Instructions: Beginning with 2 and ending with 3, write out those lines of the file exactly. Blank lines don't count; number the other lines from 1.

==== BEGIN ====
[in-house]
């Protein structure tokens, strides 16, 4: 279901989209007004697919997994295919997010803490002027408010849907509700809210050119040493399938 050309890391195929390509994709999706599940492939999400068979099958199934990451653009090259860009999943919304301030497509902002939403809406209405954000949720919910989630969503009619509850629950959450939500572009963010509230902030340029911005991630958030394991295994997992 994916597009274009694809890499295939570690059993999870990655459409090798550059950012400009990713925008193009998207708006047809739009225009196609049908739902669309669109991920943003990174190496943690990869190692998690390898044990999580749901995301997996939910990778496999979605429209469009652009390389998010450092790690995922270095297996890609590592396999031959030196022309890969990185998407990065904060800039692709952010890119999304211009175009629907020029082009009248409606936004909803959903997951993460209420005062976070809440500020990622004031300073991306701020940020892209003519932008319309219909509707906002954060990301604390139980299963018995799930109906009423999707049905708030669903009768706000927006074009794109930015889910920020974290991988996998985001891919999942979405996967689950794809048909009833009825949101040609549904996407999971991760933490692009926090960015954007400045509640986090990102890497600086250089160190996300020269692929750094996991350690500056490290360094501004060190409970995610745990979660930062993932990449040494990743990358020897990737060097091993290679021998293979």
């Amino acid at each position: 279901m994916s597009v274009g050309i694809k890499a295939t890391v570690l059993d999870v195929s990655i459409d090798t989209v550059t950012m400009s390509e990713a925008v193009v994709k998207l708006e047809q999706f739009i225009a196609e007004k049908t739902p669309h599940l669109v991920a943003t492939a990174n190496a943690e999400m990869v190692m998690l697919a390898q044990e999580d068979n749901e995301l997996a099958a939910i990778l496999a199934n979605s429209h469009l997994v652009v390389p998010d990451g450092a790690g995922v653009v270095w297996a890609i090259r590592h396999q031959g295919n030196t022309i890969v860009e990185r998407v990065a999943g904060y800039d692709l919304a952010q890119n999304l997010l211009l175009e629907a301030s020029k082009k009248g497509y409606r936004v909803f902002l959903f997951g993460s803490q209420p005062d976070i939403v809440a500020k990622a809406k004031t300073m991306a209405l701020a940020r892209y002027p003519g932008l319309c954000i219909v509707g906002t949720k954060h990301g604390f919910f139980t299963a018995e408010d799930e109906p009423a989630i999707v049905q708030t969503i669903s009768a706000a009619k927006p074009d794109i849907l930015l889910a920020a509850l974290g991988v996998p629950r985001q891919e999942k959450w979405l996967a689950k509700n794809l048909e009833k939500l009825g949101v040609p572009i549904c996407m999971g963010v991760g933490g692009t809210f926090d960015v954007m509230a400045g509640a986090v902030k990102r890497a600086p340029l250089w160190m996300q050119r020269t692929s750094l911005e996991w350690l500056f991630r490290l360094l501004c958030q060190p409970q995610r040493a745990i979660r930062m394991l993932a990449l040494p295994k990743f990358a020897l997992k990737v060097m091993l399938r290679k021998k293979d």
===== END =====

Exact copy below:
């Protein structure tokens, strides 16, 4: 279901989209007004697919997994295919997010803490002027408010849907509700809210050119040493399938 050309890391195929390509994709999706599940492939999400068979099958199934990451653009090259860009999943919304301030497509902002939403809406209405954000949720919910989630969503009619509850629950959450939500572009963010509230902030340029911005991630958030394991295994997992 994916597009274009694809890499295939570690059993999870990655459409090798550059950012400009990713925008193009998207708006047809739009225009196609049908739902669309669109991920943003990174190496943690990869190692998690390898044990999580749901995301997996939910990778496999979605429209469009652009390389998010450092790690995922270095297996890609590592396999031959030196022309890969990185998407990065904060800039692709952010890119999304211009175009629907020029082009009248409606936004909803959903997951993460209420005062976070809440500020990622004031300073991306701020940020892209003519932008319309219909509707906002954060990301604390139980299963018995799930109906009423999707049905708030669903009768706000927006074009794109930015889910920020974290991988996998985001891919999942979405996967689950794809048909009833009825949101040609549904996407999971991760933490692009926090960015954007400045509640986090990102890497600086250089160190996300020269692929750094996991350690500056490290360094501004060190409970995610745990979660930062993932990449040494990743990358020897990737060097091993290679021998293979």
């Amino acid at each position: 279901m994916s597009v274009g050309i694809k890499a295939t890391v570690l059993d999870v195929s990655i459409d090798t989209v550059t950012m400009s390509e990713a925008v193009v994709k998207l708006e047809q999706f739009i225009a196609e007004k049908t739902p669309h599940l669109v991920a943003t492939a990174n190496a943690e999400m990869v190692m998690l697919a390898q044990e999580d068979n749901e995301l997996a099958a939910i990778l496999a199934n979605s429209h469009l997994v652009v390389p998010d990451g450092a790690g995922v653009v270095w297996a890609i090259r590592h396999q031959g295919n030196t022309i890969v860009e990185r998407v990065a999943g904060y800039d692709l919304a952010q890119n999304l997010l211009l175009e629907a301030s020029k082009k009248g497509y409606r936004v909803f902002l959903f997951g993460s803490q209420p005062d976070i939403v809440a500020k990622a809406k004031t300073m991306a209405l701020a940020r892209y002027p003519g932008l319309c954000i219909v509707g906002t949720k954060h990301g604390f919910f139980t299963a018995e408010d799930e109906p009423a989630i999707v049905q708030t969503i669903s009768a706000a009619k927006p074009d794109i849907l930015l889910a920020a509850l974290g991988v996998p629950r985001q891919e999942k959450w979405l996967a689950k509700n794809l048909e009833k939500l009825g949101v040609p572009i549904c996407m999971g963010v991760g933490g692009t809210f926090d960015v954007m509230a400045g509640a986090v902030k990102r890497a600086p340029l250089w160190m996300q050119r020269t692929s750094l911005e996991w350690l500056f991630r490290l360094l501004c958030q060190p409970q995610r040493a745990i979660r930062m394991l993932a990449l040494p295994k990743f990358a020897l997992k990737v060097m091993l399938r290679k021998k293979d």